The 2023 Toyota GR Corolla is a landmark Toyota performance car for almost innumerable reasons. Not only is it one hell of a consolation prize for not getting the GR Yaris, it’s also the first purpose-built, in-house Toyota performance car sold in the United States since the 2000s’ MR2 Spyder. It’s been even longer since we’ve gotten quick Toyota with all-wheel drive, which we haven’t seen since the 1993 Celica All-Trac Turbo, known to most of the world as the GT-Four—the perpetrator of arguably the greatest rally cheating scandal in history.
The Toyota Celica was a rally car almost from birth, being introduced in December 1970 and raced in the World Rally Championship in 1972. It took a decade to find its footing, seizing its first overall victory in 1982, before beating out Group B legends to take three straight Safari Rally wins from 1984 through 1986, despite having only rear-wheel drive.
But Celicas didn’t really hit their stride until the Group A era, when Toyota added its full-time four-wheel drive system GT-Four (All-Trac in the States) and a brawny early turbo-four called the 3S-GTE. Shared with the MR2 Turbo, the Yamaha-influenced 2.0-liter was one of the first seriously tunable four-bangers, and a racing-bred relative called the 503E powered a multitude of Toyota’s most dominant race cars. Toyota’s WRC cars, though, were powered by the road-legal 3S, which propelled the four-wheel-drive Celica ST165 to its first WRC win in 1989, and Carlos Sainz Sr. to a WRC drivers’ title in 1990.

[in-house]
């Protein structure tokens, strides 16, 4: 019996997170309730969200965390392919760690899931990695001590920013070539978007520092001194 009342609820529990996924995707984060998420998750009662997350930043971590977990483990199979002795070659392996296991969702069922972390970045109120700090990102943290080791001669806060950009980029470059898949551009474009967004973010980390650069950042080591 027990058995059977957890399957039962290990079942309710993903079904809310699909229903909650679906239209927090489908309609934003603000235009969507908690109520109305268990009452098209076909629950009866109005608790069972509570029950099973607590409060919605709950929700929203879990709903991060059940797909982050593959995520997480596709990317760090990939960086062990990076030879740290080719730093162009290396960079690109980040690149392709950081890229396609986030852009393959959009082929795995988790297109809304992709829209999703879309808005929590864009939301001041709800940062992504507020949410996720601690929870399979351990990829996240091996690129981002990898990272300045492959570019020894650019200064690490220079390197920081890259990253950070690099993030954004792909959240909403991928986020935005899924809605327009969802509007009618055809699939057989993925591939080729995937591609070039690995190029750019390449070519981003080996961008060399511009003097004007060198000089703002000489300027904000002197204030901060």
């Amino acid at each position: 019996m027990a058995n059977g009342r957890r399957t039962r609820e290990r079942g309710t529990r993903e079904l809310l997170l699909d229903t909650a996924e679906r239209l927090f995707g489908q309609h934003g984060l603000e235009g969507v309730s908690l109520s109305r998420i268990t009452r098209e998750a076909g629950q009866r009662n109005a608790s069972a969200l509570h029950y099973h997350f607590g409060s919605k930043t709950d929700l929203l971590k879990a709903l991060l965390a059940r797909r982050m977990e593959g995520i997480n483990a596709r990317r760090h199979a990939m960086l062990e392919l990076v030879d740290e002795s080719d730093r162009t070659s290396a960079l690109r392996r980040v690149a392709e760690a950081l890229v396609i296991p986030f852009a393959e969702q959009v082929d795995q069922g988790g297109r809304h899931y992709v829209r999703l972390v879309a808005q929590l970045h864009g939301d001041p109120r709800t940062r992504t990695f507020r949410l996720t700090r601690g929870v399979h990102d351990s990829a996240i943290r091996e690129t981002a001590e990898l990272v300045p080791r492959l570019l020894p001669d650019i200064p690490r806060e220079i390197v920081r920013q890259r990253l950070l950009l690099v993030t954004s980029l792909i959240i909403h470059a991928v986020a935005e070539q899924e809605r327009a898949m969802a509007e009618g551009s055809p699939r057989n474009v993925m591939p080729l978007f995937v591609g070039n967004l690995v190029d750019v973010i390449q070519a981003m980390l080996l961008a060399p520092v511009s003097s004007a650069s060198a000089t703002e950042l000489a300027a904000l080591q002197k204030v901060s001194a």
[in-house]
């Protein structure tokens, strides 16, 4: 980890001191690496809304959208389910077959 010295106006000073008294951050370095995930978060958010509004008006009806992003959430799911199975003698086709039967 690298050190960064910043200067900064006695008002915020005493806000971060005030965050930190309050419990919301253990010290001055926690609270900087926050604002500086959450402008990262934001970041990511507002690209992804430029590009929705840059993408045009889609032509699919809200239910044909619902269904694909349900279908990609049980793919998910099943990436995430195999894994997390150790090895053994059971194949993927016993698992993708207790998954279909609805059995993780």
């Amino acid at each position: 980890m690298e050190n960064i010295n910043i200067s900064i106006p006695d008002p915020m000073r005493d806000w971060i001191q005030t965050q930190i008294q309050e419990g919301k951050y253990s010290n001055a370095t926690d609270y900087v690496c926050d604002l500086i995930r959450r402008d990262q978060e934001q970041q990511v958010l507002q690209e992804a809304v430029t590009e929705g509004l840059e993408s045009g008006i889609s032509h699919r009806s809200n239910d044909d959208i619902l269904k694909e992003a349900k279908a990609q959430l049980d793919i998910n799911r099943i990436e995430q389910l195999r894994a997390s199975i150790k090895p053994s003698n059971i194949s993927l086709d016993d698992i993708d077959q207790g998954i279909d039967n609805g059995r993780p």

Lancia won that year’s constructor title, as well as the subsequent two, but Sainz seized a second driver’s title in 1992 in the new ST185. The improved Celica proceeded to dominate in 1993 and 1994, winning both titles for Toyota, before being replaced again by the ST205 in 1995. That year was less successful for Toyota, but not for lack of effort, as that’s the year Toyota was caught committing what’s widely considered the cleverest case of motorsport cheating in history. In short, the turbo’s restrictor plate was designed to open up during installation, giving Toyota a power advantage speculated to be as great as 50 horsepower.
The advantage didn’t seem to do much for Toyota, which won only one rally in 1995 before the mechanism was discovered late that season, in circumstances that remain mysterious to this day. This earned Toyota a one-year ban from the WRC, a punishment that rather than disgrace Toyota only cemented its legacy.
Today, Toyota still competes in the WRC, now with the Yaris—which required Toyota build homologation cars, spawning the GR Yaris. As the GR Corolla gets its drivetrain from the GR Yaris, it can be considered a relative of Toyota’s modern rally cars, and claim to be blood with the Celica GT-Four. And with a similarly tunable engine and an up to 70 percent rear torque split, the GR Corolla can more than back that claim.
Everyone’s chomping at the bit to drive one, especially knowing it comes with a manual handbrake to complement that rear-drive bias. What I’m getting at is, the new GR Corolla is undoubtedly a hot ticket item, and for fans of slinging gravel, Toyota looks better than it has since the last millennium.
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